WILSON da SILVA
"YOU'VE NEVER seen an operation before?" asked Dr Chris Pike as we entered Theatre One at the Prince of Wales Children's Hospital. "Well, you've picked just about the most gruesome one for starters."
We are to see a fairly new technique for spinal correction, a Cotrel Dubousset operation. Dr Pike travelled to France last year to learn the method, in which metal rods are inserted into a patient's back and the spine straightened through rotation.
A 13-year-old Lebanese girl lay face down on the operating table, naked and raised in the mid-section by a cushioned bench. She has scoliosis, a spinal deformity brought on by puberty which affects about one in a thousand adolescent girls.
A metal crown was riveted to her skull, and a set of weights attached which pulled on the crown, partially straightening her otherwise crooked spine. Green cloth was placed over everything but her back, and stitched to her skin so it would not slip off. An antiseptic was painted on, and a straight line drawn down her back.
Dr Pike made a 15 cm incision into her right hip, reaching the hip bone. Scissor-like grapplers held open the cut some 7 cm. With a chisel-like instrument and a stainless steel hammer, he began to chip away at the bone.
The scrub sister held out a small bowl into which Dr Pike dropped pieces of chipped bone.
"That's for the bone graft," he said. "She's going to need that later."
He cut a 35 cm line down her back. Using an electrically heated scalpel, he continued to cut deeper and deeper into the flesh. Four more of the scissor-like grapplers came out to hold back the flesh.
The heated scalpel cauterised ruptured blood vessels as it cut, reducing the flow of blood. A younger doctor, holding a mechanical sucker, worked around Dr Pike, sucking blood away where it began to pool.
Dr Pike occasionally hummed with the Muzak coming from overhead.
"You know what that song is, anybody?" he asked as his gloved hands worked inside the girl's back. "That's True Love, a song from a movie called High Society, with Bing Crosby and Grace Kelly."
Soon, all of the flesh was peeled back and the girl's spine, twisted up into her right shoulder, was visible. It was a mass of spongy red, white and mustard. Dr Pike chipped more bone away deeper into sections of the vertebrae, then inserted stainless steel hook-clips up and down the spine.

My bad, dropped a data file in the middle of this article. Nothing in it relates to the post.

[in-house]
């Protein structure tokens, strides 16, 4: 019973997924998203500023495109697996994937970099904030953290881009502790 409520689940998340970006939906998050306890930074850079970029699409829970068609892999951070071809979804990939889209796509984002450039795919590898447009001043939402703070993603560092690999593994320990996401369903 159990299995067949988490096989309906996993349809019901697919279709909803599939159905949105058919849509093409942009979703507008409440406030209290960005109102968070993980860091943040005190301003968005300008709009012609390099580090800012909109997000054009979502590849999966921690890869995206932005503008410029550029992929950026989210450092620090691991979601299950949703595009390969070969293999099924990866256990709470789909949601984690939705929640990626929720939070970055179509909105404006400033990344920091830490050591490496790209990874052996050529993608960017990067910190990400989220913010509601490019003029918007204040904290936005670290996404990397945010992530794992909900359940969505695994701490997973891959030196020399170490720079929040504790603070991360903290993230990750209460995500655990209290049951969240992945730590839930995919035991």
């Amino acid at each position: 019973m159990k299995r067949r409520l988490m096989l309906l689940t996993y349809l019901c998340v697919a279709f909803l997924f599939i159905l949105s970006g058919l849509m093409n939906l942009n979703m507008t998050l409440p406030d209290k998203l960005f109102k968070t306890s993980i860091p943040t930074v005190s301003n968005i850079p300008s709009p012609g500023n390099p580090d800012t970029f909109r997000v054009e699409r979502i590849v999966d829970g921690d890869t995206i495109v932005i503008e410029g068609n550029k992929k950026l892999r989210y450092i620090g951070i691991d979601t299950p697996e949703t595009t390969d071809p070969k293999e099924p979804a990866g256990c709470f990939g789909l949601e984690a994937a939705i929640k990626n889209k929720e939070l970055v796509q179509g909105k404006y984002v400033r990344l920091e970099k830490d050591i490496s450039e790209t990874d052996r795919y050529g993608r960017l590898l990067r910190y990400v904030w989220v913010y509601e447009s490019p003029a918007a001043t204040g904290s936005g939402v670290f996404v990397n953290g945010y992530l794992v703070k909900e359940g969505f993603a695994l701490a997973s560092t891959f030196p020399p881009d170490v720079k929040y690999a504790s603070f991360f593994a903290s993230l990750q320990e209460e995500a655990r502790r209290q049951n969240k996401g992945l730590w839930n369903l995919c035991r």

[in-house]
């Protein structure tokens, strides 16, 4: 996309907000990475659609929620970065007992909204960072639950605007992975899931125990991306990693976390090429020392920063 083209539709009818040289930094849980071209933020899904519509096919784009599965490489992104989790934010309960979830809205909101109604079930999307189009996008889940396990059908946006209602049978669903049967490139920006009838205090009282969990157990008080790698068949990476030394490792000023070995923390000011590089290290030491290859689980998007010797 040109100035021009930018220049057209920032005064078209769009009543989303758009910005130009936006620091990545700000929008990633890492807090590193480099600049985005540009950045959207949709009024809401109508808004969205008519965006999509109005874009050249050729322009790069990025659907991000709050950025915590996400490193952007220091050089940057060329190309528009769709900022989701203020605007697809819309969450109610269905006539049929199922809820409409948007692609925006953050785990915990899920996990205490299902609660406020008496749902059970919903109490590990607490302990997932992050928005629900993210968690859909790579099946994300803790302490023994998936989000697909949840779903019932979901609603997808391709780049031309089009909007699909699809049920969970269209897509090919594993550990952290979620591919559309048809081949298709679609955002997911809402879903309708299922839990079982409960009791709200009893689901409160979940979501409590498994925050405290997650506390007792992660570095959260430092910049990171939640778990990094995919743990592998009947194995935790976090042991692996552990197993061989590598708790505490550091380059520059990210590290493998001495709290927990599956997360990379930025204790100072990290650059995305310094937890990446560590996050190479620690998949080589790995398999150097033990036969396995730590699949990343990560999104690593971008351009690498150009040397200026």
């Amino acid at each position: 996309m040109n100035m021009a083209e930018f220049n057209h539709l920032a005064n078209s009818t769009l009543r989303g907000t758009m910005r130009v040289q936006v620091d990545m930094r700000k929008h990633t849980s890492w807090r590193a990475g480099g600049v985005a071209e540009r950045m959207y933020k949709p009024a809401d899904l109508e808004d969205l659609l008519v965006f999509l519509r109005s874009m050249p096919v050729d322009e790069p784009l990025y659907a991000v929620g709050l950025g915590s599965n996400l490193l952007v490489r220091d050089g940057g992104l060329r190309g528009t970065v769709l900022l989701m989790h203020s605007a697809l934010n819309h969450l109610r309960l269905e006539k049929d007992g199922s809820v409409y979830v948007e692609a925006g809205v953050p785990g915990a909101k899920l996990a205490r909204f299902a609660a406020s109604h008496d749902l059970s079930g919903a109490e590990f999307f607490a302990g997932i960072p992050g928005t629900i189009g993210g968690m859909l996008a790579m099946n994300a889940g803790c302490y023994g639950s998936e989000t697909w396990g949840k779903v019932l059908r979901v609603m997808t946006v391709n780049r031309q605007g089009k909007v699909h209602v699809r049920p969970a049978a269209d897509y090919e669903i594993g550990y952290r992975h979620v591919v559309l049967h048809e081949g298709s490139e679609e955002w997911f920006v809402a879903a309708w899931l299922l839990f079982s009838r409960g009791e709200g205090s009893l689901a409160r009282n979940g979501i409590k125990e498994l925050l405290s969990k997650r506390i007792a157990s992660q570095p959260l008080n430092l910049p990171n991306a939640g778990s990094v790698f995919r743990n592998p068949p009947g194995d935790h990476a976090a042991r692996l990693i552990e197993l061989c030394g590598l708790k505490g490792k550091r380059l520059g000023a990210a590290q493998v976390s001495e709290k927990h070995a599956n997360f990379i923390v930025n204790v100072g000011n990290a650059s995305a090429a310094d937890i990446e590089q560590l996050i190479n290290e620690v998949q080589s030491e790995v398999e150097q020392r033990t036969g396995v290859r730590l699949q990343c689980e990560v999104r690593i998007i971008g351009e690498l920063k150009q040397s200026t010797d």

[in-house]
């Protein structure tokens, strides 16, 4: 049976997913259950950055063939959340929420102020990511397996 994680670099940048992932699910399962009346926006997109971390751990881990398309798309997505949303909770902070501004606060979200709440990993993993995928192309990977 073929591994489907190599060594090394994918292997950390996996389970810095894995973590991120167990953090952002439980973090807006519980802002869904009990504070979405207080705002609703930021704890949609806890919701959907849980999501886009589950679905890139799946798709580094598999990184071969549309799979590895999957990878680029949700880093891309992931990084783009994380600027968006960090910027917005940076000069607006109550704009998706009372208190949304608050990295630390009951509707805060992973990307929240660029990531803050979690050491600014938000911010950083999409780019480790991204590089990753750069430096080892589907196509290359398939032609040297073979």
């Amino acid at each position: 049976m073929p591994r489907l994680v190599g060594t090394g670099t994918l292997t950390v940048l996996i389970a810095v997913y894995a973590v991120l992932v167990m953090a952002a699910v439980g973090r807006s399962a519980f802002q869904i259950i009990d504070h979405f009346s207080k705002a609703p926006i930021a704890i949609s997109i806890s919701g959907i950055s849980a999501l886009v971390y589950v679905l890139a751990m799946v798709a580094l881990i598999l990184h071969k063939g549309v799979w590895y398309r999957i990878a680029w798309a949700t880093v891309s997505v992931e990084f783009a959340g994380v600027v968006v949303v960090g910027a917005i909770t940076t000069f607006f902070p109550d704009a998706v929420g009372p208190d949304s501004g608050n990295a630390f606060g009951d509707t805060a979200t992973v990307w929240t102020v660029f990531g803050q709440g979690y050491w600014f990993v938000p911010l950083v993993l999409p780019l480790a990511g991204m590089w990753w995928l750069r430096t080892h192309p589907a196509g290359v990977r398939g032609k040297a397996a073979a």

There were eight in all. He occasionally referred to a foolscap page pinned to the green cloth, on which he had drawn the girl's crooked spine and where the hooks were meant to go. The yellow-coloured paper was sprayed almost white with steriliser.
"I remember a registrar I had working with me who I used to have competitions with (over) who could pick the most number of tunes. I beat him hands down, but over the months he started getting better. He got so good he could pick a tune before it had started properly. I used to dread Friday mornings."
He looked across to the clinical physiologists who were monitoring signals sent up and down her spine, checking for any breach of the spinal canal. They signalled all was well.
"So we agreed to a showdown one Friday. The week before I rang the matron to ask for a list of next Friday's Muzak. She said she didn't know where to get them, but said that (the registrar) would know, cause he's had the advance list for months."
The hook-clips in place, Dr Pike called for the bowl with the girl's chipped bone. He covered the space around the hooks with bone, sealing it into vertebrae sections.
Using a two-handed tool, he bent a 20 cm metal rod into the now only slightly irregular shape of the patient's spine. When it matched, he inserted it through the hooks, using a large pair of pliers with a screw-grip holder.
"If I tried to buy this from a surgical supplier," Dr Pike said, motioning with the pliers, "it would have cost me $600. I got the same sort of thing from BBC Hardware for $60."
The first rod was inserted, holding the girl's spine rigid. Screws were driven through the hook-clips and into the rod.
"Now for the moment of truth," he said.
With the help of his assisting registrar, he grabbed the rod with two pliers and slowly rotated her spine about 50 degrees back to the left. Another, much straighter rod was inserted into the four other hooks, and two bridging clips held the rods together.
Bits of excess stainless steel rod were bolt-cut away, and more screws riveted in. The screw heads were broken off. The "Harrington" rods were now irreversably in her back.
"She'll be up in four days and back to school in three or four weeks," said Dr Pike, as he left the closing-up to junior surgeons. "It's an amazing procedure. Before this they had to wear a plaster vest for three months, and a plastic vest for another three months after that. With this, in six months she she can play tennis."
The next morning, he visited the girl in the children's ward. She lay on her back, and was happy to see him. She twitched her toes for him, lifted her knees. Her spine was okay.
"You are Doctor (Pike)?" asked an elderly lady in a thick accent. "You are a good man, a very good man, doctor. Thank you."
He turned to me, partly embarrassed by the emotion and sincerity of the woman, partly afraid to be painted by this reporter as a hero.
"Don't quote that," he said.